If you want to use a mouthwash as part of your daily oral care routine, it’s important to know what a mouthwash is and what is does and does not do.
A mouthwash or rinse does not replace a regular oral hygiene routine of twice-daily tooth brushing and daily flossing. The main function of most mouthwashes is to freshen breath, although if you suffer from severe chronic bad breath (halitosis), talk to your dentist about other ways to address the causes of the problem and manage your condition.
That said, some types of mouthwash, such as fluoride rinses, can help protect teeth against acids produced by plaque bacteria if you use them after you have thoroughly brushed and floss your teeth. And your dentist may prescribe a specific mouth rinse if you are recovering from a fungal infection or a bout of gingivitis.
But if your mouthwash needs are for basic breath freshening, you can read reviews and ask friends which products they like. Mouthwashes and rinses are available in different flavours such as mint and cinnamon, and you can keep more than one type on hand for variety.
Benefits of using mouthwash
There are various benefits of using mouthwash. Please see some of the benefits below:
- Freshens Breath - Mouthwash kills bacteria associated with causing bad breath
- Prevents plaque build-up - Helps prevent plaque build-up between brushing
- Removes particles - It can be used before brushing to rinse out any base particles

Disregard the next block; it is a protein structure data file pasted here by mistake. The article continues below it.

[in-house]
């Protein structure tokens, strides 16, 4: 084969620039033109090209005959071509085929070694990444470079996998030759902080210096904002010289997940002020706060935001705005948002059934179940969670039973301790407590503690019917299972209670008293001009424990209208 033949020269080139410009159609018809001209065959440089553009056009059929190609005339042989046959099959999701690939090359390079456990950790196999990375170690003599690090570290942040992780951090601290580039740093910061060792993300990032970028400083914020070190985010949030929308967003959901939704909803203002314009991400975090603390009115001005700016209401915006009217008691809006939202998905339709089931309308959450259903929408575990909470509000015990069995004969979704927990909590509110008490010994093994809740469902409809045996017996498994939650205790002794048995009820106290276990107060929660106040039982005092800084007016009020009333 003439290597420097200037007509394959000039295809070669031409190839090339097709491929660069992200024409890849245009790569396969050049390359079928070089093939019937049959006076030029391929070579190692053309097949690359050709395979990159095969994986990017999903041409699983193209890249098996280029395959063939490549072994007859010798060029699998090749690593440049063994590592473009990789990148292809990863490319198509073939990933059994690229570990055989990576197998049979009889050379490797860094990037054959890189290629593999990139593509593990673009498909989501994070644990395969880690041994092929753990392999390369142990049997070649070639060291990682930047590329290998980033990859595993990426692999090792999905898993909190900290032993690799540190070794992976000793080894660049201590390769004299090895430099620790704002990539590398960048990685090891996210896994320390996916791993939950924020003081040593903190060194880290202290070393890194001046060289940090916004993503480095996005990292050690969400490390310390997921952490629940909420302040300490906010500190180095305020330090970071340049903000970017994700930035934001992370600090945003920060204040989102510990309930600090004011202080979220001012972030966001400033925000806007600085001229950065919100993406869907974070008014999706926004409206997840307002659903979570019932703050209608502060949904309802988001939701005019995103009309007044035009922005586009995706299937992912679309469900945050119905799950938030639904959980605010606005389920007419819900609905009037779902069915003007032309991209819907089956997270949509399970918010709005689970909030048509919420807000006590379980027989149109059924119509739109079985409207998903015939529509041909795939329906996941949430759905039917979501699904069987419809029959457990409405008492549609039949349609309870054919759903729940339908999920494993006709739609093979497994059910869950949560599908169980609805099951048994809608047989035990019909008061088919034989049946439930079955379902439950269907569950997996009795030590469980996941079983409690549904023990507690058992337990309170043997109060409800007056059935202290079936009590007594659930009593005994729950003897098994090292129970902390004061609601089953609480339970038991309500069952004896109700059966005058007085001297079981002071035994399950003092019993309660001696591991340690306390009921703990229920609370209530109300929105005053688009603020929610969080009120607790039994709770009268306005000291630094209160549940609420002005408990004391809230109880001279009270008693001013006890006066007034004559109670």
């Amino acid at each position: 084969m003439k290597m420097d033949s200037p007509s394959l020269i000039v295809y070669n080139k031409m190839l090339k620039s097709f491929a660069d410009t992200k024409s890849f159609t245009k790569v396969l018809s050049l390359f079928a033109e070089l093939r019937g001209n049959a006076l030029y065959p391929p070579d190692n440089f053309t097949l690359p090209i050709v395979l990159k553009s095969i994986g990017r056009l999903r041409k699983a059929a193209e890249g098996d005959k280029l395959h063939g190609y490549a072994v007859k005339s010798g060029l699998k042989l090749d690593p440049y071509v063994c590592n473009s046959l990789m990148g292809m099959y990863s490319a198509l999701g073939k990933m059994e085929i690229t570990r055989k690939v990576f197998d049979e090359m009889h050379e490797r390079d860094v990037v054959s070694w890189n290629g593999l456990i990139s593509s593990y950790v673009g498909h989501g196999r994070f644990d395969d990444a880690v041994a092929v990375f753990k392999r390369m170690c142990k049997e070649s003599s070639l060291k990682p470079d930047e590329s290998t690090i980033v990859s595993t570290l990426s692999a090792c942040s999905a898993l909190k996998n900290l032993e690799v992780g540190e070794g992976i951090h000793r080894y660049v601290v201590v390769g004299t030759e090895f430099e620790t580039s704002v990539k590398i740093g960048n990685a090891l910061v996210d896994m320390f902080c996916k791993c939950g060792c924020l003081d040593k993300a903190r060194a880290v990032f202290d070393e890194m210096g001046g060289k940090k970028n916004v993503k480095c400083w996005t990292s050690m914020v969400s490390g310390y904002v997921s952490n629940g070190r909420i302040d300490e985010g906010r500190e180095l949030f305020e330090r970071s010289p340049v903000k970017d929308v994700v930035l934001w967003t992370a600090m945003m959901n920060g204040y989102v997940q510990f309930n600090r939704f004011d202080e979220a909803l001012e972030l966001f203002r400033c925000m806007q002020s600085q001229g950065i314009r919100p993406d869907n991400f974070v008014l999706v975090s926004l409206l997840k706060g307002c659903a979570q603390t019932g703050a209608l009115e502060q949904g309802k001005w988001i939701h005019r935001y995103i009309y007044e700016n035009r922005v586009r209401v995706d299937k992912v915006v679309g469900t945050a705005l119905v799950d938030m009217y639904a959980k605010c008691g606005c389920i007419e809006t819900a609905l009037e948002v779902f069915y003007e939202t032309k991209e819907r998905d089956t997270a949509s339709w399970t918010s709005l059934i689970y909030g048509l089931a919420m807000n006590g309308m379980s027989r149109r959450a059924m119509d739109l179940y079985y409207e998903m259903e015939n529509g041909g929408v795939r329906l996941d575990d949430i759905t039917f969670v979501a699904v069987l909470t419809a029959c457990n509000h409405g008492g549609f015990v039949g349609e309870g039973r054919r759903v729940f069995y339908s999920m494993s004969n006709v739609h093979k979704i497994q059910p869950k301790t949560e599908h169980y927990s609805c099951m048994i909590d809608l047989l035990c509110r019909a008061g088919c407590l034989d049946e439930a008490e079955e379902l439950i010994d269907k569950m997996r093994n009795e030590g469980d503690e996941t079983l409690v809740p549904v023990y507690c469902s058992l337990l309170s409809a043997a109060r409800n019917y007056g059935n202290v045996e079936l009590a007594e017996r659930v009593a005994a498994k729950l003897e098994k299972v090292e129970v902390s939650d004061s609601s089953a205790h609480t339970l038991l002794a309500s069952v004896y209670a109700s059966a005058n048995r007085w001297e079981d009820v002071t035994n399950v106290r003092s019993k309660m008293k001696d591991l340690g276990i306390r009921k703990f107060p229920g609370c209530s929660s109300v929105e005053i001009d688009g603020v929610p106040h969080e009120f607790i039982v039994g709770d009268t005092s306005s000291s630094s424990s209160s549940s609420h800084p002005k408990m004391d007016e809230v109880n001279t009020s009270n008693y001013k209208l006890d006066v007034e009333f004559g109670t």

- Reduces cavities - Reduces the chances of cavities forming
- No alcohol burn - Gentle flavour for pleasant in mouth experience
What is the best mouthwash for you?
Adding a mouthwash or rinse to your oral care routine helps to freshen breath and improve the health of your mouth. Oral-B has a variety of top mouthwashes available to choose from. It’s important to understand what options are available to you and what to consider when choosing a mouthwash or rinse. Here are some factors to take into consideration:
Alcohol - Yes or No?
Alcohol is found in many mouthwashes and rinses on the market. If you have young children, teens, or are a recovering alcoholic, you may want to choose an alcohol-free mouthwash product to avoid any problems.
For those who suffer from tooth sensitivity or are recovering from a dental procedure, you may find the ingredients in mouthwash irritating. Consider trying an alcohol-free mouthwash, which contains ingredients that are soothing and gentle on your teeth and gums.
Some dental rinses contain anti-plaque ingredients, which not only help control bad breath but also help to prevent plaque buildup on the teeth.
See Oral-B’s complete line of mouthwashes and rinses to choose the right one for you.
How to choose the best mouthwash
There are various types of mouthwashes and rinses on the market. Understanding the differences will help in selecting the right rinse to use.
Types of Rinses
Mouthwashes freshen your breath and help wash away food particles, but they are not a replacement for a regular routine of brushing twice-daily and flossing daily. Most standard over-the-counter mouthwashes contain breath-freshening ingredients but do not contain fluoride unless the label says otherwise.